Today I have the delight of interviewing fellow blogger, John McManamy. He is an award-winning mental health journalist and author of “Living Well with Depression and Bipolar Disorder: What Your Doctor Doesn’t Tell You … That You Need to Know” (HarperCollins, 2006). His website, “McMan’s Depression and Bipolar Web” is one of the web’s leading information resources on mood disorders, and his blog, “Knowledge is Necessity” explores issues in our own self-knowledge. In addition, John writes for HealthCentral’s BipolarConnect, publishes an email newsletter, and produces educational videos.
John, who was diagnosed with bipolar disorder ten years ago, has worked with DBSA on local, state, and national levels, and is currently serving on the board of NAMI San Diego. In addition to water volleyball, John enjoys daily walks in his mountain environment, playing (rather badly) the didgeridoo, cooking (rather well), and fighting with his cat Bullwinkle over the prime sleeping spot on the mattress.
Question: John, could you outline maybe five steps to help the readers have more fun in their lives?
John: Now there you go, Therese, asking tough questions. Look, I already told you I’m an expert in feeling miserable. Why don’t you ask me to share my secrets on getting high scores on your math SATs while you’re at it? Geesh – okay-okay-okay. I’m thinking …
1. – Enjoy the peanut butter.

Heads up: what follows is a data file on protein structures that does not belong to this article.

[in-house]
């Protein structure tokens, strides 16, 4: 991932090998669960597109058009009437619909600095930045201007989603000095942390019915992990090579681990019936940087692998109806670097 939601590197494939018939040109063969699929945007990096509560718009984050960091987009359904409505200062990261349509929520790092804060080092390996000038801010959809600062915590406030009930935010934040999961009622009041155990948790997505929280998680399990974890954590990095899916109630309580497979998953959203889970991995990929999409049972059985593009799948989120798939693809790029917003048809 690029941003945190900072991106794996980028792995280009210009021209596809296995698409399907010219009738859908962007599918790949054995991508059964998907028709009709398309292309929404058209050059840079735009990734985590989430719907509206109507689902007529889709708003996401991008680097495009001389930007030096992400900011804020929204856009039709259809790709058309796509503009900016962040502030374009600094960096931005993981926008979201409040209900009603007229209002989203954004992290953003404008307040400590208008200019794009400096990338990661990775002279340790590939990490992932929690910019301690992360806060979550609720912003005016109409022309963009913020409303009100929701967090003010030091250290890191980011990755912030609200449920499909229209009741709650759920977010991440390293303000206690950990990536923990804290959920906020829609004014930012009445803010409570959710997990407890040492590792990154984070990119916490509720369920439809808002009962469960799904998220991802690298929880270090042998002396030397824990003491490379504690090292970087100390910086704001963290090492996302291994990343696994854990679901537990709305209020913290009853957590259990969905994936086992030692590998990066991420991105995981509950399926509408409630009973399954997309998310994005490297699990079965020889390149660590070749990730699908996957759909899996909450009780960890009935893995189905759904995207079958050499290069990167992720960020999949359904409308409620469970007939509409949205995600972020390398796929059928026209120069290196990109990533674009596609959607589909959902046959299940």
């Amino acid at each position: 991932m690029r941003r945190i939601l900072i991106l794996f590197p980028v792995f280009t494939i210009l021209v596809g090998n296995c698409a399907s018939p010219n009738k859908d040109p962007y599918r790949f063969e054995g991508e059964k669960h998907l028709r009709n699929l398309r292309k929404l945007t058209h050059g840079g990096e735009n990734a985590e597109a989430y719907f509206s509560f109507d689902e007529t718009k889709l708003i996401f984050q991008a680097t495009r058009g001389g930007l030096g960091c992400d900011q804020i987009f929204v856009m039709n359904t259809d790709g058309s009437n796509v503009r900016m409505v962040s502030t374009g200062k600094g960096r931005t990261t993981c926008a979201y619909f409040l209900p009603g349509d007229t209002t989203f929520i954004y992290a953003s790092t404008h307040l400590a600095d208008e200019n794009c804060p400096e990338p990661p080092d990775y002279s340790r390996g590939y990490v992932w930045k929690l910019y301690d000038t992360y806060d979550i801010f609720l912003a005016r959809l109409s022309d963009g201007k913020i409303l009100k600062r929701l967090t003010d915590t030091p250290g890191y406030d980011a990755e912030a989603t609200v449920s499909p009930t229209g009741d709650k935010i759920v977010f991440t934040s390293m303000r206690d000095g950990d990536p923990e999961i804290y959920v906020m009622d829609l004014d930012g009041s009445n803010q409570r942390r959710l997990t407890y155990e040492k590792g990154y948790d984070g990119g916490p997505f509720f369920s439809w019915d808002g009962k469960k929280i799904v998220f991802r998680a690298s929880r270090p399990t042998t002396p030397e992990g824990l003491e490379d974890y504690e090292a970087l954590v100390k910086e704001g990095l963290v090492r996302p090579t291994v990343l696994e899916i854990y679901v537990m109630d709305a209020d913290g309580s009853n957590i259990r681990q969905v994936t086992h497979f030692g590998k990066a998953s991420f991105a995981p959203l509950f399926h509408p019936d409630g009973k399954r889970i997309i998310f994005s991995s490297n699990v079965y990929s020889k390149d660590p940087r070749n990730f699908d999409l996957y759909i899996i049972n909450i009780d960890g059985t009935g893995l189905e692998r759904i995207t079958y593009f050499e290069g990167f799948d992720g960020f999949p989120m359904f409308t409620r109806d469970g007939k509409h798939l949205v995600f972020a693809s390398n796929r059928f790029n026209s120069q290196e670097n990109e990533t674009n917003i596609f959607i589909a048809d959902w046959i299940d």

As you can see in the picture, here I am trying to explain to Spock the concept of peanut butter. Spock is telling me that peanut butter is not logical (Cardassian tofu apparently is) which is exactly my point. Forget about the bread. Stick a fork in the jar and go for it.
“Enjoy the peanut butter” is my metaphor for living in the present. It comes from an old Zen parable about savoring strawberries as tigers are about to rip you apart. The present is where life is happening, here, right now.
2. – Think small.
Life is about the small things – such as peanut butter. Guess what? If I wish for peanut butter, I get my wish all the time. Okay, I think I’ve exhausted the peanut butter metaphor. Let’s switch to carrots and Bugs Bunny. Scratch that – I hate carrots.
3. – Think big.
Happiness is a very tall order, especially for those of us who are depressed a good deal of the time. We can’t imagine it. We don’t think we deserve it. We have to contend with a lifetime of negative conditioning. Turning our brains around is a mammoth undertaking, and it’s simply not going to happen unless we’re one hundred percent committed to getting it done.
If you’ve decided to work through the weekend to catch up on projects after a whole week of no lunch breaks, you’re not serious. You’re just a no-good slacker. The same holds true if you’re vegging out in front of the TV. Either way – workaholic or couch potato – imagining a life that is different from the one you are leading right now can be the most difficult task in the world. Three words: Dare to imagine.
4. – Try new things.